Nota bene: If 10 1/2 hours were not enough, I went back to the drawing board and discovered the Cross Street Building after all, by locating an additional newspaper item. See that information further down in the discussion.
Buckle your seat belts, this one is a bumpy ride. If you have been to London or are from London, you may want to laugh out loud at me, or at least chuckle, but remember Louis L’Amour said,
The trail is the thing, not the end of the trail. Travel too fast and you miss all you are traveling for.
So yes, after hours of sleuthing, driving the great 3D London Google map, and looking up newspaper archives and British history, I do know where this building is, and its current use today. That is the easy part, so I will get to that first.
No longer The Trafalgar Hotel, it is currently owned and operated as the Trafalgar St. James in the Curio Collection by Hilton Hotels. Although extensively renovated inside, it retains the historic facade. Now is where the history of that historic facade gets murky, depending on which source. Since most online news items do not cite sources, one cannot check for accuracy of the information, and we all know that just because it is online does not mean it is accurate. Some sources proclaim this to be the former home of the Cunard Shipping Company, however Historic England includes a photograph of a portion of Cockspur Street (the area that extends toward the rear on the far right side, with portions of the building barely visible) that identifies the Cunard Shipping Company as occupying a building further up the block. Other reviews of Cockspur Street in those archives indicate Cunard Steamship AKA Cunard Shipping was located in several different buildings on Cockspur, but I did not locate any showing it in this location. A check of the Google maps street view shows the old Norway House (visible in the historic photo at the link above) as currently the home of Thai Square Bar and Club at the end of this block. Cunard occupied the building now holding Garfunkel’s Restaurant, Dent in the shorter building between Cunard and the Royal Mail Steam Packet Company, which was labeled as the Cockspur side of the historic photograph.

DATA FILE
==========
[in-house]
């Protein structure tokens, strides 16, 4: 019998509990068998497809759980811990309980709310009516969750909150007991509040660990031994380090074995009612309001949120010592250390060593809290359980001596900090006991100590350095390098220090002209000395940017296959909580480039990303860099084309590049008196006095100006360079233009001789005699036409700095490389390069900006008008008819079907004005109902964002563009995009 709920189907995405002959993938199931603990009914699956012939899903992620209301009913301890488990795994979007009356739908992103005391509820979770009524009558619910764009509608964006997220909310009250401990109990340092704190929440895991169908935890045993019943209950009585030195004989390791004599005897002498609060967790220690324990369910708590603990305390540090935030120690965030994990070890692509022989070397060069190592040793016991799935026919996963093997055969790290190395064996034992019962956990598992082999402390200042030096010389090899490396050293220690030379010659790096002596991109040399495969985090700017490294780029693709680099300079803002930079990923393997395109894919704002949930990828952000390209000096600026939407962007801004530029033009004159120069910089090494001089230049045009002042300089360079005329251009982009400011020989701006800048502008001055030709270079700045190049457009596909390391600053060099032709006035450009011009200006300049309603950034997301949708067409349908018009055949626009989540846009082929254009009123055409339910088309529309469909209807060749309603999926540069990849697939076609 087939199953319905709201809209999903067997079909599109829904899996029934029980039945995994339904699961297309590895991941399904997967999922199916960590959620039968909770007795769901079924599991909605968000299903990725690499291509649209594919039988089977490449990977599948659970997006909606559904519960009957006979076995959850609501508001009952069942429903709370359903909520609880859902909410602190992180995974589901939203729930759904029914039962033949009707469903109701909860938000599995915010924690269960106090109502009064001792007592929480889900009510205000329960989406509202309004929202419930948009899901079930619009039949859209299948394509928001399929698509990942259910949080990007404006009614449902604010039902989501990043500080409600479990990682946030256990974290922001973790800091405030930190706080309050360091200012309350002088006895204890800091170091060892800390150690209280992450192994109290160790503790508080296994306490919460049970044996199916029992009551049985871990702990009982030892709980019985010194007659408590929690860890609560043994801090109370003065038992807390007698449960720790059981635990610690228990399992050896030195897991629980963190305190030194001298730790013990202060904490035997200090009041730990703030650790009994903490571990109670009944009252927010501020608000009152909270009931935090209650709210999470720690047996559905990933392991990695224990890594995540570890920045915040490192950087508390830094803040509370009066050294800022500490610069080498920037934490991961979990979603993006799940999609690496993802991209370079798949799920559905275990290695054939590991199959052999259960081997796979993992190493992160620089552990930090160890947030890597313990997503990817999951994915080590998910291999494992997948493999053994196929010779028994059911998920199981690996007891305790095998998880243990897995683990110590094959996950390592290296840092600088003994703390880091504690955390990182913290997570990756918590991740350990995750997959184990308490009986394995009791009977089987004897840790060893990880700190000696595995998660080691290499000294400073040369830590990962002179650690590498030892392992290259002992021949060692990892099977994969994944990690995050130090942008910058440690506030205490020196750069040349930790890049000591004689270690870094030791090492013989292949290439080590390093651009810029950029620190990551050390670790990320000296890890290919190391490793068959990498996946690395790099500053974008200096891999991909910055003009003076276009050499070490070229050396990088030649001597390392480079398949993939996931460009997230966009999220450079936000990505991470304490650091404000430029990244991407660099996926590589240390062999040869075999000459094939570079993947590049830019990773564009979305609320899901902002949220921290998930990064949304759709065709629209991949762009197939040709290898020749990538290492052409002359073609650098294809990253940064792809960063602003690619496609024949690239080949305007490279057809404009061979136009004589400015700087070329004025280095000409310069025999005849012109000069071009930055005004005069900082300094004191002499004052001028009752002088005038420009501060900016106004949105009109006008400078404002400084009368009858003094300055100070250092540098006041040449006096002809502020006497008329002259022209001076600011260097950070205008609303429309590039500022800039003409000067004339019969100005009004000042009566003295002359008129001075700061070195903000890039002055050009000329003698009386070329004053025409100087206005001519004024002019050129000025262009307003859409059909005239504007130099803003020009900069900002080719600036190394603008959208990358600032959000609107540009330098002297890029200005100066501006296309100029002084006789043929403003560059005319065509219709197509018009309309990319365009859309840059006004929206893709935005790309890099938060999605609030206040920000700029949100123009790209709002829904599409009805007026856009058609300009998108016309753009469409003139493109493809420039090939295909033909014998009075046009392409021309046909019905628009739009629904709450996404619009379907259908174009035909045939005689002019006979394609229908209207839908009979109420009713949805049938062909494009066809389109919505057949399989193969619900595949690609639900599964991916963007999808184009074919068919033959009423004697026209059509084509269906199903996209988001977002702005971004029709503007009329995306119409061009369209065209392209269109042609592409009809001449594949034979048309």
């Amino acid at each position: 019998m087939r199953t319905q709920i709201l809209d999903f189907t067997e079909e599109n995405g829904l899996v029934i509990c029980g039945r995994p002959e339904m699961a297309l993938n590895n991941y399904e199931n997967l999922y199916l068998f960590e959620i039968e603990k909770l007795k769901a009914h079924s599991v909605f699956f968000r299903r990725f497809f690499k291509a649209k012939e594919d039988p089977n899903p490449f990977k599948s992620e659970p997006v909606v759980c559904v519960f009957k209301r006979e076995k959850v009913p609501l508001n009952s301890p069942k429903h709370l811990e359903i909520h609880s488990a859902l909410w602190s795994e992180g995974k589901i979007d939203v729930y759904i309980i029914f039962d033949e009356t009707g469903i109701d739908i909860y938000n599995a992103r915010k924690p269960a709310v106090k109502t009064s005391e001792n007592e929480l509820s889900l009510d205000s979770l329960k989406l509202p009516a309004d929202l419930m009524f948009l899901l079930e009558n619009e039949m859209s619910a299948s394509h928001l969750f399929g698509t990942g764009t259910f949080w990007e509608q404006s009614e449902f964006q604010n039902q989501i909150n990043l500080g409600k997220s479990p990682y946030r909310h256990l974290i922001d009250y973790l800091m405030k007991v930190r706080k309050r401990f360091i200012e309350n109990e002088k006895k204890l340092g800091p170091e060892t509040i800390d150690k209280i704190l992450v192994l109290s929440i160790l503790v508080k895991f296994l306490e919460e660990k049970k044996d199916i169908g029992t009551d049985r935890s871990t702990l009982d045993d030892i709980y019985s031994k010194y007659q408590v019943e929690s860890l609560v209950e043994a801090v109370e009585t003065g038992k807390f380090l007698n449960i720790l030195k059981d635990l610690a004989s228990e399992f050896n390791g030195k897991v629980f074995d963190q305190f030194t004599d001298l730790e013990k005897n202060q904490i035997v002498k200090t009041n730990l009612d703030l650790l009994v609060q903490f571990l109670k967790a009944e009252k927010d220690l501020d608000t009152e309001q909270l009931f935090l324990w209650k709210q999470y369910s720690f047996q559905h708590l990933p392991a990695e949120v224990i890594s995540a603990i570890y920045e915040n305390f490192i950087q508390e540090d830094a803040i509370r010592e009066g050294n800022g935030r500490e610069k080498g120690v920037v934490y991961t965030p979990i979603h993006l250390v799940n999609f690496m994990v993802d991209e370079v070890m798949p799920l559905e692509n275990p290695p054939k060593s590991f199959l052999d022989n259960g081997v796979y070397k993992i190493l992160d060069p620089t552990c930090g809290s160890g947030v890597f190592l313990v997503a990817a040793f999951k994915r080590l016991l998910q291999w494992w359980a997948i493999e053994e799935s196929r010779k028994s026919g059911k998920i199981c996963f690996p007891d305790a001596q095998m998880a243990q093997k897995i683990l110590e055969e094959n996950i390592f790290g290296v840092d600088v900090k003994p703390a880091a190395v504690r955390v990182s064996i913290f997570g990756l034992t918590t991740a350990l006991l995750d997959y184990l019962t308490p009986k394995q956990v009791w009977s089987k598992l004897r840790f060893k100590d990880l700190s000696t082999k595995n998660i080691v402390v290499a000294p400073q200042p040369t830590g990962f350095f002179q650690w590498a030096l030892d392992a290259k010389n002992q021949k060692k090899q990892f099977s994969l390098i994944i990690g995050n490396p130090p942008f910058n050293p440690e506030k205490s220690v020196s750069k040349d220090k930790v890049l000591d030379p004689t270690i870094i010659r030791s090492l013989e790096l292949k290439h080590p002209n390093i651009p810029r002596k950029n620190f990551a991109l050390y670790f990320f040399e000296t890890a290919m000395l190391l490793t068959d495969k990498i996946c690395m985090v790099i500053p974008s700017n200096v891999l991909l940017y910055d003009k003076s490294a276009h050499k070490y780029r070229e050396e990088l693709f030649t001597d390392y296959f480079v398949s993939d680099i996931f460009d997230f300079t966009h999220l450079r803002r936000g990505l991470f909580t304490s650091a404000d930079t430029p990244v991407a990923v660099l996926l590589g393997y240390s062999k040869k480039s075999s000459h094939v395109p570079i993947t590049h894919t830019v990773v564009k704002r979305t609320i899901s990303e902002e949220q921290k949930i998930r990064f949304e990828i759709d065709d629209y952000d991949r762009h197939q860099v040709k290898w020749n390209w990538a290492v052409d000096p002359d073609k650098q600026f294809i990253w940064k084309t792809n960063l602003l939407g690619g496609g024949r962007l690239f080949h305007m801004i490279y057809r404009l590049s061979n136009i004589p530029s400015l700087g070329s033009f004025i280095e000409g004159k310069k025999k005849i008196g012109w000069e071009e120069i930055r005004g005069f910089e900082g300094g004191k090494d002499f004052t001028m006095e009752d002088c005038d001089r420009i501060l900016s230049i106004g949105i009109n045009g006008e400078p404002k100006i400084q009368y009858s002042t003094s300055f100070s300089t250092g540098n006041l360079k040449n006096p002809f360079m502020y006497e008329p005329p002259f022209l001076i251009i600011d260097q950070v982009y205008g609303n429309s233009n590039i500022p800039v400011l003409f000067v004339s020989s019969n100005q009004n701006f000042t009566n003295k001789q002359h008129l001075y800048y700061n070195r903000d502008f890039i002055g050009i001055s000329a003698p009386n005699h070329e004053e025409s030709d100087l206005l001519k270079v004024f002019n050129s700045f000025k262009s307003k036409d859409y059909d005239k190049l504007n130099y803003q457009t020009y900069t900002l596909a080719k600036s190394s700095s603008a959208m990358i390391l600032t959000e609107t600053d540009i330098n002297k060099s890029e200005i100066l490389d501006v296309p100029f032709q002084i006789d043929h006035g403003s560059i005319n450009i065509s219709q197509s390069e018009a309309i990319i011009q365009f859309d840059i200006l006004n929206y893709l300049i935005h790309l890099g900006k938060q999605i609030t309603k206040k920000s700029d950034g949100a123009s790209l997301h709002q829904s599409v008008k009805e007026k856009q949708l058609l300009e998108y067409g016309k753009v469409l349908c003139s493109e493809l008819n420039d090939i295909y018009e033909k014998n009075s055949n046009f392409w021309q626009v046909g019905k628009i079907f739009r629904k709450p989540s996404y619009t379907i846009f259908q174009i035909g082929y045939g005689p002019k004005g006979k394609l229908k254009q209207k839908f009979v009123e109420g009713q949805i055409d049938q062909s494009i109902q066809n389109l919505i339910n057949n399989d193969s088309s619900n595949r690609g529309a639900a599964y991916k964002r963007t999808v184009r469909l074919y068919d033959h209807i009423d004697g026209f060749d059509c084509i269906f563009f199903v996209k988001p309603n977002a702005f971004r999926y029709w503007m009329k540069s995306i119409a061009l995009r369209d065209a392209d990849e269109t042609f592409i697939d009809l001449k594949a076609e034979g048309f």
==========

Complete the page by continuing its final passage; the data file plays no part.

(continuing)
This ad and photograph appear to be the Royal Mail Steam Packet Company’s new 1927 building, known as America House—but they are NOT. The news items located it at Cross Street in Manchester. A Google drive of Cross Street Manchester section shows no building that looks like this one, nor buildings with any similarities in the event it was renovated. It does however, look exactly like the building now known as Trafalgar St. James on the corner of Spring Gardens and Cockspur. Charing Cross is near Trafalgar Square, but this building is in Westminster, not Manchester. The headquarters were formerly located at Albert Square, near Cross Street Manchester. And aye, there’s the rub in this story!
I found a newspaper item describing the new Manchester offices (pictured above),
…which occupy a commanding position in Cross Street…a fine seven-storey structure, which, by its height, its design, and its facing with Portland stone, will form a conspicuous addition to the leading buildings of the city. It was acquired by the company from the Manchester Corporation in 1914, when the Cross Street widening scheme required the removal of certain buildings. The site has a frontage to Cross Street of 105 feet and to South King Street of 40 feet. The main entrance…at the corner of these two thoroughfares. The elevations have been designed upon the lines adopted for the Royal Mail Company’s office in Cockspur Street, London. (Royal Mail House, Nov 1, 1927, the Guardian, p. 13)
The Royal Mail Steam Packet Company was established in 1839 in Liverpool, with a location in London. By 1921, the London location was identified on Cockspur Street, which would match with the historic London photograph, but had to have been in a different building if this was completed 1927. A 1926 photograph shows this building as “A view from Cockspur Street showing America House, the premises of the Royal Mail Steam Packet Company at the junction with Spring Gardens.”
The only architectural information were vague descriptions of Italian influences with Art Deco flourishes. The 1927 Guardian item indicates the architects as Messrs. Grace and Farmer of London. As to any connection with Cunard Shipping Co., I find nothing in the newspaper archives to support that. After the Royal Mail Steam Packet Company suffered financial losses that wiped out their capital in 1933, the company moved toward liquidation, completed in 1934.
And now, London and Manchester both are laughing, as am I. Nonetheless…it is the trail I have been on for so long, and enjoyed it along the way to the end of the trail…or at the end of the trail for now.